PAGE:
Lemonade (NYSE:LMND) was one of the hottest tech IPOs of 2020. The online insurer priced its shares at $29 last July, but the stock opened at $50 and eventually hit an all-time high of $188 a share this January.

Since then Lemonade's stock price tumbled to about $60 by mid-May. The Texas winter storm in February sparked an unexpected surge in insurance claims, while inflation concerns in the broader economy torpedoed frothier growth stocks like Lemonade.

Lemonade's stock price has subsequently rebounded above $100 a share again, but is this volatile stock worth buying at these levels? Let's discuss three reasons to buy Lemonade and one reason to sell it.

A smartphone user sips lemonade while using a phone.

Image source: Getty Images.

1. Lemonade has disruptive potential

Lemonade simplifies the byzantine process of signing up for insurance with a single app. Its service, which uses AI-powered chatbots instead of human sales representatives, insures users within 90 seconds and processes many claims within three minutes.

Lemonade initially only offered home and renters' insurance, but it launched pet and term life insurance products over the past year. It also plans to launch auto insurance plans later this year.

Lemonade plans to disrupt the aging and fragmented insurance market, which can be baffling for younger buyers, with its simple app. About 70% of Lemonade's customers are under the age of 35, and many of them are first-time insurance buyers.

2. Lemonade's growth rates are robust

Lemonade ended last quarter with nearly 1.1 million customers, but that represents a tiny sliver of the adult population in the U.S.

Its total customers, in-force premium, premium per customer, and gross earned premium all continue to rise at high double-digit percentage rates. That robust growth indicates its disruptive approach is catching on.

Growth (YOY)

FY 2020

Q1 2021




In-force premium



Premium per customer



Gross earned premium



Data source: Lemonade. YOY = Year over year.

It also ended the first quarter with an annual dollar retention (ADR) rate of 81%, up from 70% a year ago and just 67% in the first quarter of 2019. That rising ADR indicates its platform is getting stickier.

3. Lemonade's slowdown is temporary

The bears pounced on Lemonade earlier this year after its gross loss ratio skyrocketed to 121% in the first quarter after the winter storm.

But even after absorbing that impact in the first quarter, it maintained its prior adjusted EBITDA forecast for a loss of $163 million to $173 million for 2021. That's wider than its loss of $97.9 million in 2020, but that unchanged forecast suggests its gross loss ratio should cool off later this year.

Furthermore, Lemonade raised its full-year revenue guidance from 21%-24% growth to 24%-28%, which indicates its growth in customers and premiums will remain healthy.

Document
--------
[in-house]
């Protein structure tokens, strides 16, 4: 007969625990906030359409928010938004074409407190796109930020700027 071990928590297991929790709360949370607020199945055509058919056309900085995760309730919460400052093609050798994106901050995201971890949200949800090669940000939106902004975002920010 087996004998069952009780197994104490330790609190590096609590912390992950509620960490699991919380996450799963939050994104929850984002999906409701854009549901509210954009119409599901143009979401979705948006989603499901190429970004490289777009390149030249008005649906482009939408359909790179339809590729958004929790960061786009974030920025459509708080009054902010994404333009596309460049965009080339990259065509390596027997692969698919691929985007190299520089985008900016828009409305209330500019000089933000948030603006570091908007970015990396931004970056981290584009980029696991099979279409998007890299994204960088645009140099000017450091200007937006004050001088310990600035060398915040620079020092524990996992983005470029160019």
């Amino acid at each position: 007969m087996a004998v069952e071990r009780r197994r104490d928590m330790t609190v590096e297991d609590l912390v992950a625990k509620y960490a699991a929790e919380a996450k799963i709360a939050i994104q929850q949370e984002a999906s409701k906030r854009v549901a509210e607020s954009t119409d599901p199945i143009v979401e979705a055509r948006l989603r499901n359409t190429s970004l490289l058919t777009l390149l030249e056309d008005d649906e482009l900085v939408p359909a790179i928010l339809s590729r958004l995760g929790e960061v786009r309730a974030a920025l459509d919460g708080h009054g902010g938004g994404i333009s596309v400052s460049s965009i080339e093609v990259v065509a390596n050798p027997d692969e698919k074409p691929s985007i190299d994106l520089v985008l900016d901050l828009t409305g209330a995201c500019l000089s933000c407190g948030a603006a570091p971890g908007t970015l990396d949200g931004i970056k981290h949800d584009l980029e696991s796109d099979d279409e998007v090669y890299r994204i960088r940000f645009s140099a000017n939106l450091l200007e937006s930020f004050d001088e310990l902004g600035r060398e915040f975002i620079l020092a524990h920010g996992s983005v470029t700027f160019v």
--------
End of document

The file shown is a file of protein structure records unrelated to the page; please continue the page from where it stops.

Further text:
The one reason to sell: Lemonade's valuation is high

Lemonade's growth potential is exciting, but its valuation clearly reflects that excitement. The stock currently trades at about 55 times this year's sales, making it one of the market's priciest tech stocks.

Many other tech stocks that generate 20%-30% revenue growth annually are trading at much lower valuations. The cloud-based enterprise software giant salesforce.com (NYSE:CRM), for example, trades at roughly nine times this year's sales, while analysts expect its full-year revenue to rise 22%.

Lemonade is also much more expensive than traditional insurers like Allstate (NYSE:ALL) and The Travelers Companies (NYSE:TRV). Both those companies are consistently profitable, and their stocks trade at around one times this year's sales.

These older insurers operate their own mobile apps, so Lemonade hasn't cornered the market for app-based insurance yet. These rivals might also start targeting Lemonade's customers with lower prices.

Lemonade's valuation might be justified if it gains tens of millions of new customers over the next few years. But unless that happens, Lemonade could struggle to convince investors that it's all that different from traditional insurance companies without its AI chatbots, algorithms, and streamlined app.

It's a speculative investment -- for now

I own a small position in Lemonade because I admire its disruptive potential, but I definitely wouldn't recommend the stock as a core holding. The company is clearly still growing, but it's unclear if it can ever grow into its frothy valuation -- so investors should do their homework before buying this volatile stock.

This article represents the opinion of the writer, who may disagree with the “official” recommendation position of a Motley Fool premium advisory service. We’re motley! Questioning an investing thesis -- even one of our own -- helps us all think critically about investing and make decisions that help us become smarter, happier, and richer.